In November 1944 20 Jewish children, ten boys and ten girls, had been brought from Auschwitz to the concentration camp of Neuengamme, just outside Hamburg. The youngsters, aged between 5 and 12 years old, came from all over Europe and were to be human guinea-pigs in a series of medical experiments conducted by the SS doctor Kurt Heissmeyer.
Dr. Heissmeyer removed the children’s lymph glands for analysis, and he injected living tuberculosis bacteria in their veins and directly into their lungs to determine if they had any natural immunities to tuberculosis.They were carefully observed, examined and photographed as the disease progressed. The condition of all the children deteriorated very rapidly and they became extremely ill.
On April 20th, 1945, the day on which Adolf Hitler was celebrating his fifty-sixth birthday and just a few days before the war ended, Heissmeyer and SS-Obersturmführer Arnold Strippel decided to kill the children in an effort to hide evidence of the experiments from the approaching Allied forces.
To conceal all traces the SS transported the children to the former Bullenhuser Damm School, which had been used as a satellite camp since October 1944. They were immediately taken to the basement and ordered to undress.
An SS officer later reported: “They sat down on the benches all around and were cheerful and happy that they had been for once allowed out of Neuengamme. The children were completely unsuspecting.”
The children were told that they had to be vaccinated against typhoid fever before their return journey. Then they were injected with morphine. They were hanged from hooks on the wall, but the SS men found it difficult to kill the mutilated children. The first child to be strung up was so light – due to disease and malnutrition – that the rope wouldn’t strangle him. SS untersturmführer Frahm had to use all of his own weight to tighten the noose. Then he hanged the others, two at a time, from different hooks. ‘Just like pictures on the wall’, he would recall later. He added that none of the children had cried.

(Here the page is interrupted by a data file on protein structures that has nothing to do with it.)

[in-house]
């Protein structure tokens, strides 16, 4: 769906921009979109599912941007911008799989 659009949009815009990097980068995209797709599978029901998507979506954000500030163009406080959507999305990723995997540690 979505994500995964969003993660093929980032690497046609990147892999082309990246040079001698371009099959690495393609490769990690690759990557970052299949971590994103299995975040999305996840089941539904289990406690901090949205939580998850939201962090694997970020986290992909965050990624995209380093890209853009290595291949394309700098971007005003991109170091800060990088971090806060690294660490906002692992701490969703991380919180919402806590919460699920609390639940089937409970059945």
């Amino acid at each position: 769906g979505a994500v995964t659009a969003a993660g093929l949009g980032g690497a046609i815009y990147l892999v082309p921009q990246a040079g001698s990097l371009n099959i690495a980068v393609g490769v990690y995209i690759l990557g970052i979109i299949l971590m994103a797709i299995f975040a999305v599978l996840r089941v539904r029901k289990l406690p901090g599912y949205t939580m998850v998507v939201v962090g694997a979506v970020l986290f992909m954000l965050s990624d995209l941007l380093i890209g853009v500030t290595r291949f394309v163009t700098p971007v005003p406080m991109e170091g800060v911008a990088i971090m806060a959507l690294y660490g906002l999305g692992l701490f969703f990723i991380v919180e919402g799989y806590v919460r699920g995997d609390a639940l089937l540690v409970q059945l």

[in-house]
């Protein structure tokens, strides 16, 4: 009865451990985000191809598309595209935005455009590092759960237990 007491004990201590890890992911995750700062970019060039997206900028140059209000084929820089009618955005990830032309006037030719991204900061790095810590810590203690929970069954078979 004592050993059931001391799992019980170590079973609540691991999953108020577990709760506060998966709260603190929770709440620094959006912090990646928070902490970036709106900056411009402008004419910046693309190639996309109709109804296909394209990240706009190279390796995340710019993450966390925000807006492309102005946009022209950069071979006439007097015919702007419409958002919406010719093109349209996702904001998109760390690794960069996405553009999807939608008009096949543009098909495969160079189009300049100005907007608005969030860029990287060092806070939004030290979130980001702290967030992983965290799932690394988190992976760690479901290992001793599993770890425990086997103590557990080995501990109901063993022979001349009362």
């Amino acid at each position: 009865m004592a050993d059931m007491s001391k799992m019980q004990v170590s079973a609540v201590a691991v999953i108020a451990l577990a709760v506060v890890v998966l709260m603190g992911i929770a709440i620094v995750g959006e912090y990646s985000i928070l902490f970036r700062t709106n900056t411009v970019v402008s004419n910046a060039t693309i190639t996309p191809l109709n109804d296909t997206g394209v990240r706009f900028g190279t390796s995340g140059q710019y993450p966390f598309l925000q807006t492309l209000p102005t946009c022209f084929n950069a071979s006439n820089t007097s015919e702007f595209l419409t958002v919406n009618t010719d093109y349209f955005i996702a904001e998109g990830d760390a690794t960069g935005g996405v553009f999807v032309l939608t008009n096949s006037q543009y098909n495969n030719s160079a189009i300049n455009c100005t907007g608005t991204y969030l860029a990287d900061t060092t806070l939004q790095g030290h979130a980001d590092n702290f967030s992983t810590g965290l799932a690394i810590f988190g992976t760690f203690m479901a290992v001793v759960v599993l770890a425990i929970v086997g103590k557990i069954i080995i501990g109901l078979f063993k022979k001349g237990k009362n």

At five o’ clock in the morning on April 21th, 1945, the Nazis had finished with their work and drank hard-earned coffee …
One of the children was Jacqueline Morgenstern, born to Suzanne and Karl Morgenstern in 1932 in Paris, France. Here Jacqueline led a happy life, she attended school and her father and uncle owned a beauty shop in central Paris.
The family’s feelings of security collapsed, however, when in 1940, Germany invaded France and the brutality of the Nazis accelerated with murder, violence and terror. In 1944 Jacqueline and her parents were sent to Auschwitz. Jacqueline and her mother went to the women’s work camp, where food rations were meager. Suzanne gave Jacqueline most of her food, so she became malnourished and ill. When the Nazis found her no longer useful for forced labor, they sent her to the gas chambers.
After her mother’s death, Jacqueline was sent to a special children’s barrack where the children were being held for later bogus medical experiments. The majority of the children spoke only Polish but one of the boys, Georges Andre Kohn, spoke French, too, and they became close friends.
After the war, the SS doctor Kurt Heissmeyer returned to his home in Magdeburg, postwar East Germany, to resume medical practice, highly regarded as a lung and tuberculosis specialist. The much-admired physician was eventually tried and sentenced to life imprisonment in 1966. Arnold Strippel, the SS-Obersturmführer commanding these killings as well as many others, lived for years well in West Germany in a villa situated on the outskirts of Frankfurt despite all efforts made by relatives of the children to take him to trial.
Opened in 1980, this memorial is located in the cellar of the former school. The room where the children were murdered has been kept in its original state. In an adjoining room there is an exhibition on the fate of the victims. The documentation also provides insight into the various individual and inofficial attempts made during the 1970s and 1980s to shed light on the crime, and describes the deliberate delay of criminal proceedings against Arnold Strippel, the SS officer in charge of the murder unit.
The association ‘Kinder vom Bullenhuser Damm e.V.’ has planted a rose garden behind the school. Anyone who wishes may plant a rose there as a tribute to the dead. The rose garden is open at all times.
Not one of the children of Bullenhuser Damm was older than twelve. Stripped of their childhoods, they lived and died during the dark years of the Holocaust and were victims of the Nazi regime. Had they survived another two weeks, they would have been liberated by the Allied forces ..